NEW YORK (
) -- As China struggles to stick to its growth trajectory and fears of Europe's sovereign debt crisis make their way back into the picture, investors are likely beginning to question the longevity of the market's early-year rally. This recent bout of turmoil may persist in the coming weeks and lead some to embrace the, "sell in May and go away" mantra, but I feel that exiting the market at this time is not the best idea.
Rather, as turbulence persists, investors may want to consider revisiting some overlooked or unique yield-focused exchange traded products.
Dividend-paying equities and high-yielding corners of the fixed-income universe are two options that will allow individuals to keep some skin in the game, while maintaining an element of protection against near-term upheavals. They have admittedly struggled to hold up against broad funds like the
SPDR S&P 500 ETF
SPDR Dow Jones Industrial Average Index ETF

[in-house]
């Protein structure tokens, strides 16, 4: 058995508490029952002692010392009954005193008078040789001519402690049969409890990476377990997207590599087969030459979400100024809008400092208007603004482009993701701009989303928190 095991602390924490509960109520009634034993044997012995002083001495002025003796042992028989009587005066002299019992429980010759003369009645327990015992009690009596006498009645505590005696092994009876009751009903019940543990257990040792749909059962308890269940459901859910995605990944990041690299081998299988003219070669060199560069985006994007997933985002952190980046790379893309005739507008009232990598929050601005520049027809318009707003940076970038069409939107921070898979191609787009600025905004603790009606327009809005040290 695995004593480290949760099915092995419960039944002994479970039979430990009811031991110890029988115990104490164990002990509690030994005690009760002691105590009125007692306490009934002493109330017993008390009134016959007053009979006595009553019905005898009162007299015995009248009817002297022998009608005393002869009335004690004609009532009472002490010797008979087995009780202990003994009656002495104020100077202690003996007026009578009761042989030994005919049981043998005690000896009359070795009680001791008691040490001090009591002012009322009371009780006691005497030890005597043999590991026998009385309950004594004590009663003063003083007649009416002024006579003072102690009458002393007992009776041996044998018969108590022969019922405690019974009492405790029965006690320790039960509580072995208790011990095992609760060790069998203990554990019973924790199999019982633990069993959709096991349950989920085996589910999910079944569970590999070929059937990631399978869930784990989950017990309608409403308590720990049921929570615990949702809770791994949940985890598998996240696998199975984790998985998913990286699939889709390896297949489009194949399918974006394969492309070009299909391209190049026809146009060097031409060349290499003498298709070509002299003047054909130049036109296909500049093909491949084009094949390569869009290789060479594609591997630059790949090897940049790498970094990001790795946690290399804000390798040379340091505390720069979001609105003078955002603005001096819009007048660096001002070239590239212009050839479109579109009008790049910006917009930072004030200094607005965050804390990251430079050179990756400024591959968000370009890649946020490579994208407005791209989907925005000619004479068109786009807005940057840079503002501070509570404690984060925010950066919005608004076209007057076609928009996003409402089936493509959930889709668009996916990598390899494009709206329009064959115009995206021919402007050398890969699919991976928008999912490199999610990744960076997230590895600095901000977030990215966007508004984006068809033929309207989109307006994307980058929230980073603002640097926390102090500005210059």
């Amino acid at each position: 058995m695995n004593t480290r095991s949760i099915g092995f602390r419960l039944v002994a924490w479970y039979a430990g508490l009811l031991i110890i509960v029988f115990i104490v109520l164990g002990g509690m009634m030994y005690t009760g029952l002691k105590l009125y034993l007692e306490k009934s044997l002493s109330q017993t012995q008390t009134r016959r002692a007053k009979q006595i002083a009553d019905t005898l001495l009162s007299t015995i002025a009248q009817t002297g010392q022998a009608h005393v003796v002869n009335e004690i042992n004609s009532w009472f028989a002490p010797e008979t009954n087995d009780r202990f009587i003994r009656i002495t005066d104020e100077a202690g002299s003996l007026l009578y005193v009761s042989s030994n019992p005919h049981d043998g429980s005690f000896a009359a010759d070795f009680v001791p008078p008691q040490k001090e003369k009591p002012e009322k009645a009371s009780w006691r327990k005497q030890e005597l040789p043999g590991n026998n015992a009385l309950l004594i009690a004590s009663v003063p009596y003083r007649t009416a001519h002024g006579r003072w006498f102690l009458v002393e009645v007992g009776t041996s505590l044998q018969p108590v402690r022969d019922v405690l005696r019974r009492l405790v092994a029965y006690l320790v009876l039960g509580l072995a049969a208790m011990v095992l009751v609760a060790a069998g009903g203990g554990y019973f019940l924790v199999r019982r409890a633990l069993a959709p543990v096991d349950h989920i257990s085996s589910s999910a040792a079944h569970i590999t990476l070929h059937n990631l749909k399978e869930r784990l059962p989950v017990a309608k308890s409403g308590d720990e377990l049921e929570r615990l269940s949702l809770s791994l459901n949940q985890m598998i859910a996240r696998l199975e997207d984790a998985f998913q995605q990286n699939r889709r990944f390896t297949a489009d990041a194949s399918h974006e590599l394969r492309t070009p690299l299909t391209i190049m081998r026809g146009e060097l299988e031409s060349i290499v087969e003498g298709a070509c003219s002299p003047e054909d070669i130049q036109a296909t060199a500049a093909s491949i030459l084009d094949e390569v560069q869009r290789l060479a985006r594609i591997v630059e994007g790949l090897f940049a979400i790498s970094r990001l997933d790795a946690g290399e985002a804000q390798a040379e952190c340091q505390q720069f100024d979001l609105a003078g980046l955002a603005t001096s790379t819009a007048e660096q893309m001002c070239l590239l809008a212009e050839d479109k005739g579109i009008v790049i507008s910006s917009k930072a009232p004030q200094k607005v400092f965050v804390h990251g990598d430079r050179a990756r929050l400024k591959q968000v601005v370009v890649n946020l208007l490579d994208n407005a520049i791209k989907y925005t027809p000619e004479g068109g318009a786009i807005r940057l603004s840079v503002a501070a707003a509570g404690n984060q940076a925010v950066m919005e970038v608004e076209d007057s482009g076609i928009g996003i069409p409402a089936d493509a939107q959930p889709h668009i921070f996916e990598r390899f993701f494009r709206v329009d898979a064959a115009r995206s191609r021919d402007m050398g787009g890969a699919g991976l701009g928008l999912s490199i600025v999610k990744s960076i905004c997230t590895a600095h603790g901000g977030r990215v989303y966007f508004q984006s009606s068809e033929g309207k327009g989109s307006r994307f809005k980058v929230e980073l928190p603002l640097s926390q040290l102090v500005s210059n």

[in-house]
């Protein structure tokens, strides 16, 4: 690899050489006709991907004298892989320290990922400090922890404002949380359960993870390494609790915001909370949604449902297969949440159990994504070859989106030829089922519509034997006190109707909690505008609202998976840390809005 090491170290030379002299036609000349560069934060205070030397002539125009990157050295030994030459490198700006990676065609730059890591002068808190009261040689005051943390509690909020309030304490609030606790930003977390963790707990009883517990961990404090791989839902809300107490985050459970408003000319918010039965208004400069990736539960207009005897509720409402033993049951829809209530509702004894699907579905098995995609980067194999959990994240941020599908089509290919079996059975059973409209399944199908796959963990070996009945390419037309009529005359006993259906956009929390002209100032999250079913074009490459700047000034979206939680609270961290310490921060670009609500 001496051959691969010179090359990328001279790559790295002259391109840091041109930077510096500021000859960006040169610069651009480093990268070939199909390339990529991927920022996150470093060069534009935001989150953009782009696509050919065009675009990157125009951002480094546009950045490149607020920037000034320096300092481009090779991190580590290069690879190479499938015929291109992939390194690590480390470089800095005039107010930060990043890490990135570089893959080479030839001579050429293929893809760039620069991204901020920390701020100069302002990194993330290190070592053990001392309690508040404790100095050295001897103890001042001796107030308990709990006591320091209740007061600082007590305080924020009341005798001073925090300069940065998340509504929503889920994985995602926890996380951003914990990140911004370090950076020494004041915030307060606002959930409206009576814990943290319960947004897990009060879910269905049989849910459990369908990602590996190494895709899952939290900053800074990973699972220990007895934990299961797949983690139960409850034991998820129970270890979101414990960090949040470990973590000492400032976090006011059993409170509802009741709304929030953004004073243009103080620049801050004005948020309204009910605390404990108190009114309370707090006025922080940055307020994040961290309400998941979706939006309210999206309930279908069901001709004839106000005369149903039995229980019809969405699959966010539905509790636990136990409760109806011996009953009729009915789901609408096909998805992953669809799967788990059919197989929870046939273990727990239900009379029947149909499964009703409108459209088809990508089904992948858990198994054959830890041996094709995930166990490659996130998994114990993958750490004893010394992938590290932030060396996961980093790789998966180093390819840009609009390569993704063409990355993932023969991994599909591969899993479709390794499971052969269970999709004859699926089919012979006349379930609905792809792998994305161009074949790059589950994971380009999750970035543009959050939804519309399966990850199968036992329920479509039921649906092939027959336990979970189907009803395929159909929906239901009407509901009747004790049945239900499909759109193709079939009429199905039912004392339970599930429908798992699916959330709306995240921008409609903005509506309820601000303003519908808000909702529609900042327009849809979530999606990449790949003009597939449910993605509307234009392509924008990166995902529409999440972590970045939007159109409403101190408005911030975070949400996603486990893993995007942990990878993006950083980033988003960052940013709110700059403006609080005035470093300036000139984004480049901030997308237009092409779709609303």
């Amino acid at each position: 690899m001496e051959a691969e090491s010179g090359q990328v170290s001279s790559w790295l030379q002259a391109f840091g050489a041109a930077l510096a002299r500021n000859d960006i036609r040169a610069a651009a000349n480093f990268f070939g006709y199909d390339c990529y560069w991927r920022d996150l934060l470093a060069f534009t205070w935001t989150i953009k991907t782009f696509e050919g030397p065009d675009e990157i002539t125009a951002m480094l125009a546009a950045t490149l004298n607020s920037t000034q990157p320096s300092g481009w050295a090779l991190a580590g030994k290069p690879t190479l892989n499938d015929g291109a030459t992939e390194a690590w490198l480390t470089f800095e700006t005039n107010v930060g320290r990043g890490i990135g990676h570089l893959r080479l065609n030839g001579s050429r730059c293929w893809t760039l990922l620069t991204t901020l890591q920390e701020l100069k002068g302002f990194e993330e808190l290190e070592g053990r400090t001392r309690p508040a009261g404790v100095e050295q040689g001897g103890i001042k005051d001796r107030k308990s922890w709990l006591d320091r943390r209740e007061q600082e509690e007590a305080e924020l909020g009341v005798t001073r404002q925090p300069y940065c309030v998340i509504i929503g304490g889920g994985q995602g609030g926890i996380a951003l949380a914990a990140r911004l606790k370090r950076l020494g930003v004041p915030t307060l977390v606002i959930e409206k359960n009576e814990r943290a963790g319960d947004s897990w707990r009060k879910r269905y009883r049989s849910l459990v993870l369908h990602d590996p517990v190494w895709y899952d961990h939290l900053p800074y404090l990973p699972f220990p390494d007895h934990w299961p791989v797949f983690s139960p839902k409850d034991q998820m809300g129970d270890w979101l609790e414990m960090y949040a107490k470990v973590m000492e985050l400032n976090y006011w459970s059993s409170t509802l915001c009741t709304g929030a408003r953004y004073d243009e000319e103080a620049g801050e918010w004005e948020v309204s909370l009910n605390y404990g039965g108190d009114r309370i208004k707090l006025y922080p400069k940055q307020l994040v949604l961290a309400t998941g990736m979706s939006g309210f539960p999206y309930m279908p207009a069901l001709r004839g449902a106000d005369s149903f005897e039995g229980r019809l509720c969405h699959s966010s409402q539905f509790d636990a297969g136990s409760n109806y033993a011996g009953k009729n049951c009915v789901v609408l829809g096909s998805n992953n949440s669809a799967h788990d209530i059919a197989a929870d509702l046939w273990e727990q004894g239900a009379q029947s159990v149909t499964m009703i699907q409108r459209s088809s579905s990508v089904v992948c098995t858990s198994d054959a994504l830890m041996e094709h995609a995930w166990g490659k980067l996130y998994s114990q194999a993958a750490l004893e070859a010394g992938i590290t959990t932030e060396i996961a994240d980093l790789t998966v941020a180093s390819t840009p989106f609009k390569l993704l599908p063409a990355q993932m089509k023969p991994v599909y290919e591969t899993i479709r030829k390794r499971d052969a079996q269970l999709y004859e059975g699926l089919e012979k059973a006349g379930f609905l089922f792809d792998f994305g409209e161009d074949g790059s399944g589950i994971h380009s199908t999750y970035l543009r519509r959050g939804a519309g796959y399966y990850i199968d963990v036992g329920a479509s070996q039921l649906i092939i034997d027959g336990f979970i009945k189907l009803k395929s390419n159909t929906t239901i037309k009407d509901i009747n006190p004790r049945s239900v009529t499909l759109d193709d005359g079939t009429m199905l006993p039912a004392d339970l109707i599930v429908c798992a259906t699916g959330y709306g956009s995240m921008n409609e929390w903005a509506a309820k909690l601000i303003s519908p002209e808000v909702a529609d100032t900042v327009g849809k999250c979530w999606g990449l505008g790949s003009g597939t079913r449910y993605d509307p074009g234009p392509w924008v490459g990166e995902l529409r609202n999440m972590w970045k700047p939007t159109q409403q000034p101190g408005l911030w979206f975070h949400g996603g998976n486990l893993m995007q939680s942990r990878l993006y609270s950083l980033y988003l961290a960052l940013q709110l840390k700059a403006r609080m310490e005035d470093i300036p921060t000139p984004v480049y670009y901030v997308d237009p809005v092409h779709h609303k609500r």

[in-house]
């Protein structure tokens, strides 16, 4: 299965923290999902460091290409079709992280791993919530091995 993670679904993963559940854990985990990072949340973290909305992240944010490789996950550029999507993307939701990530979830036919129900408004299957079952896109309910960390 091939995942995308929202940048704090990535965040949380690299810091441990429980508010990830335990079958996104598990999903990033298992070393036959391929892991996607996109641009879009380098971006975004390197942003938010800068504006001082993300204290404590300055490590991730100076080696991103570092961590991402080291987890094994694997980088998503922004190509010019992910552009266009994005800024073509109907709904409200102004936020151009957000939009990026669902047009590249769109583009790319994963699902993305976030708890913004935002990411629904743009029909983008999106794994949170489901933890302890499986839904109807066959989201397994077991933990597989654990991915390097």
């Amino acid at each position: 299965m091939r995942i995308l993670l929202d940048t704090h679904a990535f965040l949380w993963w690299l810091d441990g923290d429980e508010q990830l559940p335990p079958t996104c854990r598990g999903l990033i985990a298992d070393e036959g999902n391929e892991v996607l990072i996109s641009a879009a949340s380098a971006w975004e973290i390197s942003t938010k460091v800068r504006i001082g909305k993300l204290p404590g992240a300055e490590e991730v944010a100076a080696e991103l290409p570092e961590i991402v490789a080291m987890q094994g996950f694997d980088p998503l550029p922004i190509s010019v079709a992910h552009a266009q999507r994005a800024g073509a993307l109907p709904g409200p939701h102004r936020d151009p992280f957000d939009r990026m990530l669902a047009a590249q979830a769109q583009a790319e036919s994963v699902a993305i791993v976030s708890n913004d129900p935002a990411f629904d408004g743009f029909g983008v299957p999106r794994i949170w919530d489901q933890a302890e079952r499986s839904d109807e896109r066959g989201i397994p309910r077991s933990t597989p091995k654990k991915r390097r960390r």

in 2012, as bulls have had their hooves pressed firmly on the gas pedal.
However, dividend ETFs like the
iShares Dow Jones Select Dividend Index Fund
Vanguard Dividend Achievers ETF
have managed to stay in positive territory on a year-to-date basis. As the more aggressively structured of the two, the VIG has been the clear leader, returning more than 5.5% during this period. DVY's year-to-date performance fails to break the 4% barrier.
Either VIG or DVY are worth considering in the event that the clouds continue to gather over the global macroeconomic landscape. However, those who feel that any upheaval will be short-lived, and will ultimately pave the way to another steep leg higher, may want to direct their attention toward the Vanguard-branded option. With some of the largest slices of its portfolio dedicated to industrials and energy, the fund is well-suited for bullish market conditions.
While funds like DVY and VIG may satisfy a fearful investor's appetite for equities, high-yielding options like dollar-denominated emerging market bonds may offer an attractive mix of risk and safety for fixed income-hungry individuals, or those looking to adjust their developed market exposure.